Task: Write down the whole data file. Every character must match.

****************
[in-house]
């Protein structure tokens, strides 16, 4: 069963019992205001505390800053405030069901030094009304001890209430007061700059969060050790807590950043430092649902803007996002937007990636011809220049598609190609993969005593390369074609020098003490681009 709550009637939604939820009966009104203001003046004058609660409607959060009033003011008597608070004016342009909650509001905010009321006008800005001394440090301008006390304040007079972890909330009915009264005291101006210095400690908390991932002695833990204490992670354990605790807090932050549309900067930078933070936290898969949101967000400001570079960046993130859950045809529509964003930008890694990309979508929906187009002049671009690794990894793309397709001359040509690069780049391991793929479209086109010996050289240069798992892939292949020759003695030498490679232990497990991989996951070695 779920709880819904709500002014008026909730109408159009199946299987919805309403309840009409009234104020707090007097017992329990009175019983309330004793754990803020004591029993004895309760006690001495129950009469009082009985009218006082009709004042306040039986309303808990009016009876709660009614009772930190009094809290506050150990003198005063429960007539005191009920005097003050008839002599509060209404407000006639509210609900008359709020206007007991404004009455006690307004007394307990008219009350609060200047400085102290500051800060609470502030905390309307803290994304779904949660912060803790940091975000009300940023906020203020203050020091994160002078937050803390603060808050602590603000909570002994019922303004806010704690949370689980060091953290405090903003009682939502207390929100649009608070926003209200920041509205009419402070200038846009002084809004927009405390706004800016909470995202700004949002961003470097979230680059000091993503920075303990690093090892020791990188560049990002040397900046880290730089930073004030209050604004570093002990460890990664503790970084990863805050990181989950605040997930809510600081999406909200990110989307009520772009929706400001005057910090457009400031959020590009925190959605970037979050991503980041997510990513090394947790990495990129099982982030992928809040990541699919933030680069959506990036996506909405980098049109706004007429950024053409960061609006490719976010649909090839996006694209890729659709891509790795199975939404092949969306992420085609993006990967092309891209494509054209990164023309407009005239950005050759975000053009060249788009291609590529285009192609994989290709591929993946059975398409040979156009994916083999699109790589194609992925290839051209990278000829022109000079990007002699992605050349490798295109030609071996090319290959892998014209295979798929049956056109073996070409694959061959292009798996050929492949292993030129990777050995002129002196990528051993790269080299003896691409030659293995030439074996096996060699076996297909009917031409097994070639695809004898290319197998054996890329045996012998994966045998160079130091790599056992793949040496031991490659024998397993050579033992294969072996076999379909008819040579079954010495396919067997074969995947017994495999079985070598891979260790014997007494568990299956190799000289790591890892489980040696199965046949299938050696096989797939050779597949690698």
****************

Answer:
[in-house]
């Protein structure tokens, strides 16, 4: 069963019992205001505390800053405030069901030094009304001890209430007061700059969060050790807590950043430092649902803007996002937007990636011809220049598609190609993969005593390369074609020098003490681009 709550009637939604939820009966009104203001003046004058609660409607959060009033003011008597608070004016342009909650509001905010009321006008800005001394440090301008006390304040007079972890909330009915009264005291101006210095400690908390991932002695833990204490992670354990605790807090932050549309900067930078933070936290898969949101967000400001570079960046993130859950045809529509964003930008890694990309979508929906187009002049671009690794990894793309397709001359040509690069780049391991793929479209086109010996050289240069798992892939292949020759003695030498490679232990497990991989996951070695 779920709880819904709500002014008026909730109408159009199946299987919805309403309840009409009234104020707090007097017992329990009175019983309330004793754990803020004591029993004895309760006690001495129950009469009082009985009218006082009709004042306040039986309303808990009016009876709660009614009772930190009094809290506050150990003198005063429960007539005191009920005097003050008839002599509060209404407000006639509210609900008359709020206007007991404004009455006690307004007394307990008219009350609060200047400085102290500051800060609470502030905390309307803290994304779904949660912060803790940091975000009300940023906020203020203050020091994160002078937050803390603060808050602590603000909570002994019922303004806010704690949370689980060091953290405090903003009682939502207390929100649009608070926003209200920041509205009419402070200038846009002084809004927009405390706004800016909470995202700004949002961003470097979230680059000091993503920075303990690093090892020791990188560049990002040397900046880290730089930073004030209050604004570093002990460890990664503790970084990863805050990181989950605040997930809510600081999406909200990110989307009520772009929706400001005057910090457009400031959020590009925190959605970037979050991503980041997510990513090394947790990495990129099982982030992928809040990541699919933030680069959506990036996506909405980098049109706004007429950024053409960061609006490719976010649909090839996006694209890729659709891509790795199975939404092949969306992420085609993006990967092309891209494509054209990164023309407009005239950005050759975000053009060249788009291609590529285009192609994989290709591929993946059975398409040979156009994916083999699109790589194609992925290839051209990278000829022109000079990007002699992605050349490798295109030609071996090319290959892998014209295979798929049956056109073996070409694959061959292009798996050929492949292993030129990777050995002129002196990528051993790269080299003896691409030659293995030439074996096996060699076996297909009917031409097994070639695809004898290319197998054996890329045996012998994966045998160079130091790599056992793949040496031991490659024998397993050579033992294969072996076999379909008819040579079954010495396919067997074969995947017994495999079985070598891979260790014997007494568990299956190799000289790591890892489980040696199965046949299938050696096989797939050779597949690698």